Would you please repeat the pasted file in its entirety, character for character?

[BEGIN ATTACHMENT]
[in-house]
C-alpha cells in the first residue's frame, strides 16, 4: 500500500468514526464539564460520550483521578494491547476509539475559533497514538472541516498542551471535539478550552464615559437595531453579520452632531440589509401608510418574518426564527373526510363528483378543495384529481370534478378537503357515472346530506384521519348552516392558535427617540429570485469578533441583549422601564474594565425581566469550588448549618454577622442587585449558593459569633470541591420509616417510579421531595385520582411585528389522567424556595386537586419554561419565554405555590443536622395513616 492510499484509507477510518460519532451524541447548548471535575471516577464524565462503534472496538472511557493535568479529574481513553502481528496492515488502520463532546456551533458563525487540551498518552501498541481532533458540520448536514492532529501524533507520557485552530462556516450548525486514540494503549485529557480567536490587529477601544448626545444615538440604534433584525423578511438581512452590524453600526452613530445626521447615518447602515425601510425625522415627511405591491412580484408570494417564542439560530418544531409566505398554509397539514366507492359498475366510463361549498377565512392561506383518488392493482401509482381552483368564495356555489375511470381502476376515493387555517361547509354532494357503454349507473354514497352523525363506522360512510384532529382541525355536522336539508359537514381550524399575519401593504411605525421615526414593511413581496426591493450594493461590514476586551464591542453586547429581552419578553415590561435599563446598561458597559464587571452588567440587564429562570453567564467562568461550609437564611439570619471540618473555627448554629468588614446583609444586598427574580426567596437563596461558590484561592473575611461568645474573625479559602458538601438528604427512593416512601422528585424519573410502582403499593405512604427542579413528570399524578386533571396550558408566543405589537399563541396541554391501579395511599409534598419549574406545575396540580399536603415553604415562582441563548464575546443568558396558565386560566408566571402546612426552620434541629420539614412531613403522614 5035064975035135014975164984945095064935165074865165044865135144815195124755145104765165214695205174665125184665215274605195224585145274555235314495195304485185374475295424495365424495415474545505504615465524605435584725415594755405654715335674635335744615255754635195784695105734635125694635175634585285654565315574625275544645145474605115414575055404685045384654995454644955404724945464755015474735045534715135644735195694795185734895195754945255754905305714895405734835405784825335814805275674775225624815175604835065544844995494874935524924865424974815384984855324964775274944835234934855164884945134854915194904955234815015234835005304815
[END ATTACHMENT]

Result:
[in-house]
C-alpha cells in the first residue's frame, strides 16, 4: 500500500468514526464539564460520550483521578494491547476509539475559533497514538472541516498542551471535539478550552464615559437595531453579520452632531440589509401608510418574518426564527373526510363528483378543495384529481370534478378537503357515472346530506384521519348552516392558535427617540429570485469578533441583549422601564474594565425581566469550588448549618454577622442587585449558593459569633470541591420509616417510579421531595385520582411585528389522567424556595386537586419554561419565554405555590443536622395513616 492510499484509507477510518460519532451524541447548548471535575471516577464524565462503534472496538472511557493535568479529574481513553502481528496492515488502520463532546456551533458563525487540551498518552501498541481532533458540520448536514492532529501524533507520557485552530462556516450548525486514540494503549485529557480567536490587529477601544448626545444615538440604534433584525423578511438581512452590524453600526452613530445626521447615518447602515425601510425625522415627511405591491412580484408570494417564542439560530418544531409566505398554509397539514366507492359498475366510463361549498377565512392561506383518488392493482401509482381552483368564495356555489375511470381502476376515493387555517361547509354532494357503454349507473354514497352523525363506522360512510384532529382541525355536522336539508359537514381550524399575519401593504411605525421615526414593511413581496426591493450594493461590514476586551464591542453586547429581552419578553415590561435599563446598561458597559464587571452588567440587564429562570453567564467562568461550609437564611439570619471540618473555627448554629468588614446583609444586598427574580426567596437563596461558590484561592473575611461568645474573625479559602458538601438528604427512593416512601422528585424519573410502582403499593405512604427542579413528570399524578386533571396550558408566543405589537399563541396541554391501579395511599409534598419549574406545575396540580399536603415553604415562582441563548464575546443568558396558565386560566408566571402546612426552620434541629420539614412531613403522614 5035064975035135014975164984945095064935165074865165044865135144815195124755145104765165214695205174665125184665215274605195224585145274555235314495195304485185374475295424495365424495415474545505504615465524605435584725415594755405654715335674635335744615255754635195784695105734635125694635175634585285654565315574625275544645145474605115414575055404685045384654995454644955404724945464755015474735045534715135644735195694795185734895195754945255754905305714895405734835405784825335814805275674775225624815175604835065544844995494874935524924865424974815384984855324964775274944835234934855164884945134854915194904955234815015234835005304815